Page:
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Why doesn't entanglement allow faster than light communication?

The reason entanglement doesn't allow for faster than light communication is due to the subtleties of quantum mechanics. I'll try to explain that by using an analogy.

Let's say Alice flies off to a planet a million light years away and she wants to tell Bob, who remains here on Earth, whether she's found life on that planet. She'll send Bob a 1 if there's life and a 0 if there isn't. The thing is, Bob doesn't want to wait a million years for the answer to reach him at the speed of light; he wants the answer instantly.

Alice knows a bit about quantum mechanics and she knows that if she entangles two particles on Earth, those two particles will remain entangled no matter how far apart those particles are. She also knows that if she measures the state of her particle, it will instantly affect the state of Bob's particle. This, she feels, is a good basis for faster than light communication.

If Alice, now a million light years away, measures her particle and sees a 1, she knows that when Bob measures his particle he'll also see a 1. So let's say they ignore the complexities of relative time and find a way to coordinate them both opening their box on Christmas Day in the year 2525. Alice will open her box at one second to noon and Bob will open his box at noon precisely. This allows Alice to perform her measurement before Bob but provides nowhere near enough time for any signals to pass at light speed.

The agreed time comes around and Alice opens her box and sees a 1. One second later, Bob opens his box and sees a 1. Bob instantly knows Alice has seen a 1 even though she's a million light years away.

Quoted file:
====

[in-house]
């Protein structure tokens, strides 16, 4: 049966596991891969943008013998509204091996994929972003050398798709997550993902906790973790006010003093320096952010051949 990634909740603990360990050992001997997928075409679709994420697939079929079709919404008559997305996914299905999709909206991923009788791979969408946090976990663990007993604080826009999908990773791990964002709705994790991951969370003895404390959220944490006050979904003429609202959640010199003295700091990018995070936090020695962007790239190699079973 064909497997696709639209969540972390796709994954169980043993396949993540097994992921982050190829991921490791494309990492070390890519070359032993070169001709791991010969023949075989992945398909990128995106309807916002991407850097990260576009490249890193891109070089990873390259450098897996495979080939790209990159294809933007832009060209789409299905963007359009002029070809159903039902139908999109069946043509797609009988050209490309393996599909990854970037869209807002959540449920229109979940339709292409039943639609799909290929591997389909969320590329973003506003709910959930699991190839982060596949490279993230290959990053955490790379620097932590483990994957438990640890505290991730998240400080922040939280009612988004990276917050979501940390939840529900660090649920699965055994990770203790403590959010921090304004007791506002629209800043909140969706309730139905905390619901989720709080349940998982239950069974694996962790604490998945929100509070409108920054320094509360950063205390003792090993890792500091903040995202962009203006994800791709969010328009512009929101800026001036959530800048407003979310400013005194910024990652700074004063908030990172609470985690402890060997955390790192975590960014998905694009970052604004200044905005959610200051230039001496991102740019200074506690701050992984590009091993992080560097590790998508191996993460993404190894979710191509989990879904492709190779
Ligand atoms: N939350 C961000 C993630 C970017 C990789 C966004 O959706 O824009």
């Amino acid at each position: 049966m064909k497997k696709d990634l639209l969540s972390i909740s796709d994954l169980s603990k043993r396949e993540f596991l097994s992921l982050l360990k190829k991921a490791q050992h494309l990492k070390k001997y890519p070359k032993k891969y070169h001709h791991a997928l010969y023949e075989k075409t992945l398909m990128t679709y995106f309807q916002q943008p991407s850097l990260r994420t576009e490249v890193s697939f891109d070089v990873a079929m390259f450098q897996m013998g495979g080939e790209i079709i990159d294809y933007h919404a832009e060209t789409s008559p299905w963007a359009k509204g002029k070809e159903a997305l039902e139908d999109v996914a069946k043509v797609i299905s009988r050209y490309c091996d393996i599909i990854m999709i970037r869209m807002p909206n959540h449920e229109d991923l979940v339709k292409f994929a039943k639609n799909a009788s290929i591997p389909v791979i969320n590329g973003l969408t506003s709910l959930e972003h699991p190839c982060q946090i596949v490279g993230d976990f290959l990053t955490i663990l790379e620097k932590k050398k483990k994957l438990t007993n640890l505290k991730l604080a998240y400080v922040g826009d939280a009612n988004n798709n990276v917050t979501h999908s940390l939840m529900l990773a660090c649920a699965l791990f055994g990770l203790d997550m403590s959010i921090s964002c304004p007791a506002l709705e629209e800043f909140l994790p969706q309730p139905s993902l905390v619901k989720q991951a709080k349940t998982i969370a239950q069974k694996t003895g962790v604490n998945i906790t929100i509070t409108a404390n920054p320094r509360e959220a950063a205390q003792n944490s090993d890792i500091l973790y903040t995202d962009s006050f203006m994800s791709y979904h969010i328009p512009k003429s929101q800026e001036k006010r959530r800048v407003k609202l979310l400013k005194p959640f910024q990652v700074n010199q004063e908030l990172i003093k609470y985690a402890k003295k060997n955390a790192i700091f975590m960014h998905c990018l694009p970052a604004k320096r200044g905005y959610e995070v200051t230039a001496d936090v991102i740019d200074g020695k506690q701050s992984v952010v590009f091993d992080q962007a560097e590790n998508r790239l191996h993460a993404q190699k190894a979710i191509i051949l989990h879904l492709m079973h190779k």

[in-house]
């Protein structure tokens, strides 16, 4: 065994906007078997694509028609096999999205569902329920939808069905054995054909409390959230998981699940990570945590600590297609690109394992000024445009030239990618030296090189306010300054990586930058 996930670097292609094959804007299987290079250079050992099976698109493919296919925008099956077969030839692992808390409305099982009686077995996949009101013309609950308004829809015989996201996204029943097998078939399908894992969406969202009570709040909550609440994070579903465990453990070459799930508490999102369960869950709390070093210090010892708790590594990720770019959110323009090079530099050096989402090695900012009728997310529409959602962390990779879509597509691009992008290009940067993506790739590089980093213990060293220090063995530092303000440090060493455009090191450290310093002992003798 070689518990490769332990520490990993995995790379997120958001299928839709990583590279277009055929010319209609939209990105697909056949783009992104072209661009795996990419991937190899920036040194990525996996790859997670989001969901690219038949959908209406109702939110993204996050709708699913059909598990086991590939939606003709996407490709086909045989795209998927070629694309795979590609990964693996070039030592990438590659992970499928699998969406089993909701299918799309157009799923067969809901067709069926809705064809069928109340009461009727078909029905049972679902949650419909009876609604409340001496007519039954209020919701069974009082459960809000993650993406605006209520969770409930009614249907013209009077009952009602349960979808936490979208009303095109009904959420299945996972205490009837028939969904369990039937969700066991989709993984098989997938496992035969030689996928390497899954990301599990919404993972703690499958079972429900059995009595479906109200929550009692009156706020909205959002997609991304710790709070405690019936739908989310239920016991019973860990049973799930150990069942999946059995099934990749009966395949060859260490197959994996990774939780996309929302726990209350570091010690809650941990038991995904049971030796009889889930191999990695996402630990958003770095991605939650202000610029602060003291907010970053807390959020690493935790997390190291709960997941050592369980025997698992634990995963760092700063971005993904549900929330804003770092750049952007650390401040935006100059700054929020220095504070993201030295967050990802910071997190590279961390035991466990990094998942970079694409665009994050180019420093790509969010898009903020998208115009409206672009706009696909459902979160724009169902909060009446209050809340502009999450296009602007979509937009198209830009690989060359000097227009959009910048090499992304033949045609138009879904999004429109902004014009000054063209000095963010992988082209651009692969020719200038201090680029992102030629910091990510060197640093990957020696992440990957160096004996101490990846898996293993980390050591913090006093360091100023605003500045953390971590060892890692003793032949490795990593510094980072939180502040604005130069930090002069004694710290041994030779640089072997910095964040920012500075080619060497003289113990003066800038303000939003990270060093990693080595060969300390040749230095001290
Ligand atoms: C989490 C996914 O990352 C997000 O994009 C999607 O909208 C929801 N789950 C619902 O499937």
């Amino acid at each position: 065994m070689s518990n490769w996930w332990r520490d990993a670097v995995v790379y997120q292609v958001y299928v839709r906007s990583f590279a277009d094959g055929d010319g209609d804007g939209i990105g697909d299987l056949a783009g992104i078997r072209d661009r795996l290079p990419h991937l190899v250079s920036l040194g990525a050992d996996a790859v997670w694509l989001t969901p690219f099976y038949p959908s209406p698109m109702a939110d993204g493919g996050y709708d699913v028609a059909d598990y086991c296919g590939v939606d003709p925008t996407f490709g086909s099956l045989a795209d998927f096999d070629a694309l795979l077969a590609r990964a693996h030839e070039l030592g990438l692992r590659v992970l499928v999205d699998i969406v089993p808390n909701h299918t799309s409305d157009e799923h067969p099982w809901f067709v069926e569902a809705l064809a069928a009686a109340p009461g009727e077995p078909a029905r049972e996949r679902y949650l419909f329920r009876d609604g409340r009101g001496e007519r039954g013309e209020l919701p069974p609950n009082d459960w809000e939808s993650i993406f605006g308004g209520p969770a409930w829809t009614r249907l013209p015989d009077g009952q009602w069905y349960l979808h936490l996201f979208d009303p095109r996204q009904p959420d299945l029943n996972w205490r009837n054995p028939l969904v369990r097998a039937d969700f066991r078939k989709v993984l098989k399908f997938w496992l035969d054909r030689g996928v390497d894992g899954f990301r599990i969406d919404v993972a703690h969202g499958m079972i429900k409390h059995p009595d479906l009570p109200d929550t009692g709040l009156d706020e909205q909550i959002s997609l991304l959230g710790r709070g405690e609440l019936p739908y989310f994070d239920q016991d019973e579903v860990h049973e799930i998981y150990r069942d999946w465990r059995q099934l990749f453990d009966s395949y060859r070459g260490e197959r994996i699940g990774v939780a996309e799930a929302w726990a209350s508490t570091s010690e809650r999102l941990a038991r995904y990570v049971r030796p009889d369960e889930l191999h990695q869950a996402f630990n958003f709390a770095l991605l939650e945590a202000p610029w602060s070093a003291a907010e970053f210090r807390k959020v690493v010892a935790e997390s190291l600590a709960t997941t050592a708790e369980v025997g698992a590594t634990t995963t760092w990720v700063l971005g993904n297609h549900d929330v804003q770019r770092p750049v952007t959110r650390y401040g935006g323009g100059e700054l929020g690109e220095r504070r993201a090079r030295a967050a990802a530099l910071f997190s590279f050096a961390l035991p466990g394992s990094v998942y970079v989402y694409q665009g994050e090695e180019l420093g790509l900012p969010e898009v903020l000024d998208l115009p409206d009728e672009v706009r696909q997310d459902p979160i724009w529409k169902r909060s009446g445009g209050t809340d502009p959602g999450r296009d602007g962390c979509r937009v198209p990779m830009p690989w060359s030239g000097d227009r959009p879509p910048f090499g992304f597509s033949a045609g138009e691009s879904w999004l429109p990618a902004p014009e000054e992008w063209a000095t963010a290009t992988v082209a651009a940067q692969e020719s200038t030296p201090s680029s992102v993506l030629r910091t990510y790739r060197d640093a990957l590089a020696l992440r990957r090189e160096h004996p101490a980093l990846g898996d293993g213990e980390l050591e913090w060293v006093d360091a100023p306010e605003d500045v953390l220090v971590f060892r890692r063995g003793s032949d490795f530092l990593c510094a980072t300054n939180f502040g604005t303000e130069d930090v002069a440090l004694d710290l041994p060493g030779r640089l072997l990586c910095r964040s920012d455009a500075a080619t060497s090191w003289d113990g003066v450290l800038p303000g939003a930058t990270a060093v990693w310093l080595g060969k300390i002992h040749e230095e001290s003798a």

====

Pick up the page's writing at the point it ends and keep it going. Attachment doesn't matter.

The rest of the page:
There we go: faster than light communication. Except it isn't. Bob already knew that if he saw a 1 then that's what Alice would also have seen. No new information has been transmitted. Bob is none the wiser about the existence of life on the distant planet. He just knows that the 50-50 chance Alice had of seeing a 1 at the outset has been resolved. She could equally have seen a 0 — the outcome of opening Alice's box was entirely random. Sure, the outcome of opening Bob's box was correlated with Alice's, but the procedure was random at source.

Let's suppose Alice and Bob are a bit smarter. Alice needs to do more than merely measure her particle, she needs to be able to set it to 1 or 0 depending on whether she finds life on the planet a million light years away. She finds out there is a way to do that (and there is). On the faraway planet she finds a strange creature that invites her to lunch. Excitedly, she goes back to her spacecraft to tell Bob she's found life. She sets her particle to 1 and one second later Bob looks at his particle, finds a 1 and throws a party in honour of first contact.